Following the New Year, spent in a small café drinking coffee with Egyptians and missing the countdown because the Hijri calendar New Year falls on a different date than the Gregorian one, I made my way through Israel. I spent two days in al-Quds (aka Jerusalem) during which I walked through the old city and looked upon the holy places which have sparked so much controversy for so many centuries. I walked the city walls and saw the Holy Sepulcher, Western Wall, Dome of the Rock and Masjid al-Aqsa; so much struggle and strife over archeologically unproven localities. Though I will be returning soon, perhaps towards the end of the semester to the city, even my few moments gave me another view of the ideological struggle in the region. The attitude of segregation in the city and the manner in which the Muslims are treated as absolute second-class citizens is downright appalling. At one point, I had an Israeli guard pull his gun at me because I had starting speaking Arabic with a guy near the Western Wall. The description and actions of a friend of mine – she’s studying Hebrew at Hebrew U – nearly made me sick; at one point she thought it a better idea to walk the 2 miles to the old city than to ride the Arab buses (it was Shabat, so no Jewish public transport was running), explicitly citing the social differentiation. Again though, my personal studies called out to me and I went to the North of the country to Acre (Akko), Castle Montfort, Tiberias and Belvoir Castle, three fortresses built during the crusading period.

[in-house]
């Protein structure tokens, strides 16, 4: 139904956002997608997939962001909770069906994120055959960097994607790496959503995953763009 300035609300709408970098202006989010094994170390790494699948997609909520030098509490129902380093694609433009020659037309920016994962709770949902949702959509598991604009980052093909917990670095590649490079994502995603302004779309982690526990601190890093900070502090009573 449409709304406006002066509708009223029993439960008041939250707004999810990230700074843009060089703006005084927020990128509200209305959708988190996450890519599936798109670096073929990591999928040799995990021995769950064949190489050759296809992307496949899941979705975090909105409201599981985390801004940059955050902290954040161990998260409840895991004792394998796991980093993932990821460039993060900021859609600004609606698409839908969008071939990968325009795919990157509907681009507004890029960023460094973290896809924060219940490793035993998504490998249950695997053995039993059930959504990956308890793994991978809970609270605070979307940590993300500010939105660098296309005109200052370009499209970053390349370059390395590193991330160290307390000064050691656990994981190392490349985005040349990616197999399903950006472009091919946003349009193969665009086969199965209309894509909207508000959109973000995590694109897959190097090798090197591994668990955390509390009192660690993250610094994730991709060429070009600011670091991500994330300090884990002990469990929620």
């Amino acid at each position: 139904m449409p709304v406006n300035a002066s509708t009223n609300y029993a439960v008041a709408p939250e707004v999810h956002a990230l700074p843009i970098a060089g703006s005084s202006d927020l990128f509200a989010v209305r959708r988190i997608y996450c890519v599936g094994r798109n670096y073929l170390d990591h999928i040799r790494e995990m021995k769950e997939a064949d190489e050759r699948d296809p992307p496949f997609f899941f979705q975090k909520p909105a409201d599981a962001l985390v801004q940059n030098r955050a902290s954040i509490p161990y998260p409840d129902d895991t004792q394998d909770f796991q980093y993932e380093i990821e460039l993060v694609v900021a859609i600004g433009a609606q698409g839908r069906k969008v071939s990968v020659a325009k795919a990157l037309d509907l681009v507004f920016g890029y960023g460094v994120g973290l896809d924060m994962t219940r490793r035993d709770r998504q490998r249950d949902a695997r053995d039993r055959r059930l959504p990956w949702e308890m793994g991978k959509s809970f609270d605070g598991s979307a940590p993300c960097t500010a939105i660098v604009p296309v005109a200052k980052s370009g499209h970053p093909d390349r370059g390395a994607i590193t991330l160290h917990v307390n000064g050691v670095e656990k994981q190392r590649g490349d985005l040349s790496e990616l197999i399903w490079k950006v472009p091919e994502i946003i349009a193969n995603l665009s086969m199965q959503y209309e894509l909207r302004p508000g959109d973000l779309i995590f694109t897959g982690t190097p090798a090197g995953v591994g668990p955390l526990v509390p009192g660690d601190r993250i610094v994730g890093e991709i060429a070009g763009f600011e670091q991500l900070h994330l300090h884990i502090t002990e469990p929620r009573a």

Acre is amazing. If you want to know about it, I’ll tell you when I have the time to do it justice. The only thing I’ll say for the moment is that it’s a much more integrated town and I didn’t have weapons directed at me when I spoke Arabic.
After Acre, my friend went back to al-Quds for classes and I headed over to Montfort Castle, which is near Mi’liya. The place is mostly in ruin except for a few halls and the northwestern tower, but it is one of the first castles of the Teutonic Order and there was more than enough there to keep me occupied for a few days. I had kind of planned (without actually preparing anything which would have been helpful: tent, sleeping bag, warm clothes) on staying in the vicinity of the castle because it lies a pretty fair distance from the town itself and there are regulated campsites relatively close. Upon arrival, I saw no one at the castle and had free reign to explore and do as I willed, so I decided just to sleep in the ruins. I watched the sun set from the southern tower and gazed up at an immaculate starfield from the chapel. Not realizing just how low the temperature was dropping, I passed a good portion of the night by doing pushups to stay warm and eventually built a fire to stave off mild hypothermia. Then it started raining. Luckily, or by means of some greater fate, I had just relocated from the mostly-open chapel to a small undercut area because the wind had shifted and my first wind break no longer worked. All told, it was a stupid idea, but I would repeat it in a second.